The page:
Can we all agree that there is a point at which we can stop pretending to be interested in every little thing that our children want to show or tell us?
Yesterday, in a moment of exhaustion, I told my 12 year old that "Now is NOT the time to show me your K'Nex crossbow's many stages of production. I love that you're excited about building it and I think it's great that you are finding new ways to make it stronger, but I'm busy and I don't want to look at it a gazillion times this afternoon."
That may not be a direct quote. But I'm pretty I said the word "gazillion."
Just now my youngest walked into the kitchen while my hands were busily scrubbing away food crud from the day. "Mom, I got to level 16 and I've only been playing for 45 minutes. And on Super Mario Something-Bros I got mumbling and more mumbling with random numbers that don't mean anything."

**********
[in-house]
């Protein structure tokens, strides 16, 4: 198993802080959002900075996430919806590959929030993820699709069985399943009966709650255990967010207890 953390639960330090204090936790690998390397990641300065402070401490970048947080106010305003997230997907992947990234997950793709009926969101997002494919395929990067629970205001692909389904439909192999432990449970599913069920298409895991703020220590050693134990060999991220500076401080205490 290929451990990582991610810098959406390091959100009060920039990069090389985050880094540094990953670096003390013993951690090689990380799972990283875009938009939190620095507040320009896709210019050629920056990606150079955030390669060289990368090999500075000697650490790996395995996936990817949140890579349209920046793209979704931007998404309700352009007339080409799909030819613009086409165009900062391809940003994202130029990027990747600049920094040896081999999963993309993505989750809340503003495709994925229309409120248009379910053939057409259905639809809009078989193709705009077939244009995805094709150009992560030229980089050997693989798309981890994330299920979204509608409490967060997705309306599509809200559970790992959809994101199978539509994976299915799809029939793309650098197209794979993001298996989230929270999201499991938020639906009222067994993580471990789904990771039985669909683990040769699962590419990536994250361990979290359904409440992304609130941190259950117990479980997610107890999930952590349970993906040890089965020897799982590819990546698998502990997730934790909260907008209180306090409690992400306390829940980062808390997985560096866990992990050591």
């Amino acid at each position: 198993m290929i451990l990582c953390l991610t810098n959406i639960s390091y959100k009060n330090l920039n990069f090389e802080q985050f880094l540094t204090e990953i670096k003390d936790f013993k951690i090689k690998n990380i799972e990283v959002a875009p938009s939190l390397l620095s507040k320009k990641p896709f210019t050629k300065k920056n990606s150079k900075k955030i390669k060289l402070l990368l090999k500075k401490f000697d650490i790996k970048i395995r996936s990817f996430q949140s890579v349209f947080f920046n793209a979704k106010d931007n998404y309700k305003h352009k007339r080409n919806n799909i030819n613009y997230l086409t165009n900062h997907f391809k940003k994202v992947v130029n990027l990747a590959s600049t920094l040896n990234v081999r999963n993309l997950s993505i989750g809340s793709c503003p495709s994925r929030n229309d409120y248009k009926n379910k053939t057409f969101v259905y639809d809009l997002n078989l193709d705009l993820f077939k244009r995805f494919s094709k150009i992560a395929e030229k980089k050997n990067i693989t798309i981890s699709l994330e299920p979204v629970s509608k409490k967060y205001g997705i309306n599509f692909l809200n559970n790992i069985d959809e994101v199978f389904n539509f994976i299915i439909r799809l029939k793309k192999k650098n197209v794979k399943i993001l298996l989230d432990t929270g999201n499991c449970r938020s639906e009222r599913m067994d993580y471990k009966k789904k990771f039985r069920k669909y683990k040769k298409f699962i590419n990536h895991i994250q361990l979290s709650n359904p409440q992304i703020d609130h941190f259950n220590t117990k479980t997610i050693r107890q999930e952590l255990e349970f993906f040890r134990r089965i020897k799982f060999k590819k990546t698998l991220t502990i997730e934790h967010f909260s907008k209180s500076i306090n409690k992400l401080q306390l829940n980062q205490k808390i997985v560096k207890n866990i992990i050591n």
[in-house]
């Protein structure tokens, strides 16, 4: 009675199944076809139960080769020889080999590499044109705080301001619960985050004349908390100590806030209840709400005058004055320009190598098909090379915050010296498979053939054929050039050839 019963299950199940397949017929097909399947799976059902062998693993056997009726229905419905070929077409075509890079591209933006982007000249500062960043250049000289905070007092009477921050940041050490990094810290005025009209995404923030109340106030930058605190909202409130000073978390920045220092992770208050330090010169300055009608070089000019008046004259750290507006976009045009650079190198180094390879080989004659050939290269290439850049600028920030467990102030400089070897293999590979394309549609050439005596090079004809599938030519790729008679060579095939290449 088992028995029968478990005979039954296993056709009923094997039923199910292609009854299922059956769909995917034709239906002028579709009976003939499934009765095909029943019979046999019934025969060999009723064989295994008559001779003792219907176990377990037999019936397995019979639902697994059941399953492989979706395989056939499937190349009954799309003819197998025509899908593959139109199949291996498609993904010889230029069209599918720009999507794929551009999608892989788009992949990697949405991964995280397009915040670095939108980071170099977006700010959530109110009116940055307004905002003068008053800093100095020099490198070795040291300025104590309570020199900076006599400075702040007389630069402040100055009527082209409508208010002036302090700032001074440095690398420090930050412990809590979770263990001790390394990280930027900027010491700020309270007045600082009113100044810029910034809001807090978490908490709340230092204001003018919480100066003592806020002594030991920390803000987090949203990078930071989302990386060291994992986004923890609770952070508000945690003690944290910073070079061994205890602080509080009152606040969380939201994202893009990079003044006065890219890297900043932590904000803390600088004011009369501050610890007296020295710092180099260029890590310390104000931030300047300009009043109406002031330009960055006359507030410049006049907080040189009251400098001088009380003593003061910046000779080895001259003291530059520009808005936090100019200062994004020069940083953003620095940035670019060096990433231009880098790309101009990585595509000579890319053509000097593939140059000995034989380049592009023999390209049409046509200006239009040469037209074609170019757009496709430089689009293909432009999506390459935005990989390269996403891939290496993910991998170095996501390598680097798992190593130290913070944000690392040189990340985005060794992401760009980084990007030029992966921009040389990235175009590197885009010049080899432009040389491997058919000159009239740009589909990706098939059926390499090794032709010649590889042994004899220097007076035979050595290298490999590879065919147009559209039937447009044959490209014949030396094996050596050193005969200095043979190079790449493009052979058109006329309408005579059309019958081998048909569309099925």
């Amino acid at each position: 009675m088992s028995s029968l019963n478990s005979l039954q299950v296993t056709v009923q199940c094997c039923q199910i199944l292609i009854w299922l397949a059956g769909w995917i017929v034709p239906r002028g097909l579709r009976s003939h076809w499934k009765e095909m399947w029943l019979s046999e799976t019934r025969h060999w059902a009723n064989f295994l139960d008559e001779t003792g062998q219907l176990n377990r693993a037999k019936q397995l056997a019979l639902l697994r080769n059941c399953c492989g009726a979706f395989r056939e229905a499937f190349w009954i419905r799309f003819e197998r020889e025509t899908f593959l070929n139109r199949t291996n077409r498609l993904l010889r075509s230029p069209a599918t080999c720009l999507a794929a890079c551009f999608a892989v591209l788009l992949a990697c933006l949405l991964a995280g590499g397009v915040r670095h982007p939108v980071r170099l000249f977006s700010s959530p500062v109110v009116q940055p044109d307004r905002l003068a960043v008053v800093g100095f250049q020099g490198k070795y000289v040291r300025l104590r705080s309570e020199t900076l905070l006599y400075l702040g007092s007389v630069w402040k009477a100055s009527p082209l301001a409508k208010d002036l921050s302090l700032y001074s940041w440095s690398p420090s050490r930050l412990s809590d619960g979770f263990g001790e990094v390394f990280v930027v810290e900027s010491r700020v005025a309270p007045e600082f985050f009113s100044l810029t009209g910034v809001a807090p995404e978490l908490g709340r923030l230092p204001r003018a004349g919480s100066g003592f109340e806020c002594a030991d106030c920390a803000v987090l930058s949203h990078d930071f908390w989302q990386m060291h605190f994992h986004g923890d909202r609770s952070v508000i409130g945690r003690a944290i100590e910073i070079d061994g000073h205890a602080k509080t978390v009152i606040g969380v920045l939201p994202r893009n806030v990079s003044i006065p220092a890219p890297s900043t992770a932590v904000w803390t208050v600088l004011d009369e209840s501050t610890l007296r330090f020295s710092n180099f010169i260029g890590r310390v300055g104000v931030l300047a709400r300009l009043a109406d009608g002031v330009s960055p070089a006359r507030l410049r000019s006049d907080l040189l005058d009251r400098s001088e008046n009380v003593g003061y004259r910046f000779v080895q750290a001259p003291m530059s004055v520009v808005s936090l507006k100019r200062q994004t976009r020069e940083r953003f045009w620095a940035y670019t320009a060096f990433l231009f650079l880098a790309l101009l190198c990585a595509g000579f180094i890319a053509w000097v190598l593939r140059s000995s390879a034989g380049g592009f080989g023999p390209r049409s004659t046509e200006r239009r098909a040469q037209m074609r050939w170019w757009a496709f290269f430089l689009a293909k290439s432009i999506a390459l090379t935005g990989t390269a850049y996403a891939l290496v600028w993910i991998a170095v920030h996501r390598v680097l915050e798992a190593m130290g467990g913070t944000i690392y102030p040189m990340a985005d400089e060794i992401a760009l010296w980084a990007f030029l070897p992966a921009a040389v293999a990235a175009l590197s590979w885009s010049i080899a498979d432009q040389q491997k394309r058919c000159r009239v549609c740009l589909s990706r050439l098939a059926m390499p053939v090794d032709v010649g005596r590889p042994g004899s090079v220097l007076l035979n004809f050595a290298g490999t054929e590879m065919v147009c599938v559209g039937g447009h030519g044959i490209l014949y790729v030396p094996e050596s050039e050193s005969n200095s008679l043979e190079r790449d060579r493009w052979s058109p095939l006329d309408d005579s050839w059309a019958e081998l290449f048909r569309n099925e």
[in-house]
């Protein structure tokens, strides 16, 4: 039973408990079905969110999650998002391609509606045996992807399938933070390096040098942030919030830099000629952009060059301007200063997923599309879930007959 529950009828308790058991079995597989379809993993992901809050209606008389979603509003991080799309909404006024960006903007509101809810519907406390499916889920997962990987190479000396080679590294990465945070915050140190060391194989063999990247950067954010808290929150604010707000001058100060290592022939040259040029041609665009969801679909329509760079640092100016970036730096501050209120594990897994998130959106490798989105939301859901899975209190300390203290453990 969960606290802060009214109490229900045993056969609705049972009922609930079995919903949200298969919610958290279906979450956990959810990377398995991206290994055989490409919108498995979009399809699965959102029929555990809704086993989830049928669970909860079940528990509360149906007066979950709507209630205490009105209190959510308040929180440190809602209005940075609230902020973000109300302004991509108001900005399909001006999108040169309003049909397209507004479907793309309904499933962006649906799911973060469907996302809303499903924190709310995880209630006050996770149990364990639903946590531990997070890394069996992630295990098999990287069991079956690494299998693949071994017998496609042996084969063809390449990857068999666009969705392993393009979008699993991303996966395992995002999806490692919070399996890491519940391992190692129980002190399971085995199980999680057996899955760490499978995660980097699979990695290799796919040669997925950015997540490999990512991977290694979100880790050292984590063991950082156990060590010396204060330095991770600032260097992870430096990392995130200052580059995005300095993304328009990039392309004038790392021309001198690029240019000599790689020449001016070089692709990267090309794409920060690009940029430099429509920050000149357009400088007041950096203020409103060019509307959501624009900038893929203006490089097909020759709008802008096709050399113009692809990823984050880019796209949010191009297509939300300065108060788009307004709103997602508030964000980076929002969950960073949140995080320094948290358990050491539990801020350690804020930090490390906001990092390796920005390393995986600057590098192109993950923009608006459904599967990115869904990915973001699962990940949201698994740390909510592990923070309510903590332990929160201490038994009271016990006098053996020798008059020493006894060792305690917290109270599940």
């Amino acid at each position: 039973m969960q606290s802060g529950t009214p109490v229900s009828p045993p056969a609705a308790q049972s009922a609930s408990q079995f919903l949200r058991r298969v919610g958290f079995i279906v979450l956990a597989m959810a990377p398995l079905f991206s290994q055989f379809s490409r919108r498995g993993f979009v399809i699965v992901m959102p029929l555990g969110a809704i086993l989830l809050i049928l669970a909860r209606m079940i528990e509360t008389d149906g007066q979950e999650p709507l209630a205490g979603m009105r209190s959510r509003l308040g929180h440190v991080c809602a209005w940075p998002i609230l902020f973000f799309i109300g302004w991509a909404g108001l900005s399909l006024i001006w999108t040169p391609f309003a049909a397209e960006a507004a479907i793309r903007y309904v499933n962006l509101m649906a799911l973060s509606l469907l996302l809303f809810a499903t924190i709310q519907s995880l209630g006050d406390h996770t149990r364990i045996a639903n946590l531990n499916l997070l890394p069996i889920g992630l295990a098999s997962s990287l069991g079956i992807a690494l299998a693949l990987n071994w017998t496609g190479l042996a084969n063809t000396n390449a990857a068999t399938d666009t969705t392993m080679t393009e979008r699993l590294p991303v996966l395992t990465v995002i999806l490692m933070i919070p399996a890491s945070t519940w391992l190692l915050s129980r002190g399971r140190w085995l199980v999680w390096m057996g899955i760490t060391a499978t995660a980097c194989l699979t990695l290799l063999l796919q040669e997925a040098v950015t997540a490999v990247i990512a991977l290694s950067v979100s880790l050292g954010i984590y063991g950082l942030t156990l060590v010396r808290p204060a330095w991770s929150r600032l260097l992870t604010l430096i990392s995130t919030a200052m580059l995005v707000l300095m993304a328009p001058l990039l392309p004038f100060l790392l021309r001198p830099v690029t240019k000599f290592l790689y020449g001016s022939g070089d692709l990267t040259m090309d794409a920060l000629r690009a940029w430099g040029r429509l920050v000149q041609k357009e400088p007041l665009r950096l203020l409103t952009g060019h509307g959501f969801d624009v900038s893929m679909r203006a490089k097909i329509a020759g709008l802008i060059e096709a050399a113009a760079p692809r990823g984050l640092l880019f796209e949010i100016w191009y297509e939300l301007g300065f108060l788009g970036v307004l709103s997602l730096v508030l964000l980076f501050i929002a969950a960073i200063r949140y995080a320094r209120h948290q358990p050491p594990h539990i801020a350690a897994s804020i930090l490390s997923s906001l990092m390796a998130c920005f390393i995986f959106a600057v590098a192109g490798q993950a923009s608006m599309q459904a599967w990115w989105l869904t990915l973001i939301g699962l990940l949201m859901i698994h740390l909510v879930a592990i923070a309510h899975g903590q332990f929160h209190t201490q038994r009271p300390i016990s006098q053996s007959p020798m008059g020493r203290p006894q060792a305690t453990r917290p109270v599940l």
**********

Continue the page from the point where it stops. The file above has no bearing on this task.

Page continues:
When I realized that he was, in fact, speaking English, and that he expected me to respond in kind, I stopped him short. "Are you talking about video games?"
" I don't want to hear about video games right now."
"Oh. Okay." And he was gone.
(To be clear, I love my kids, spend every waking moment with them, and never really thought about this until I started homeschooling. I may be going slightly insane, but it's worth it to see how my kids are changing as a result of all this time together.)
How do we find the line, draw the line, and stay on the sane side of the line that determines what we need to listen to and be interested in?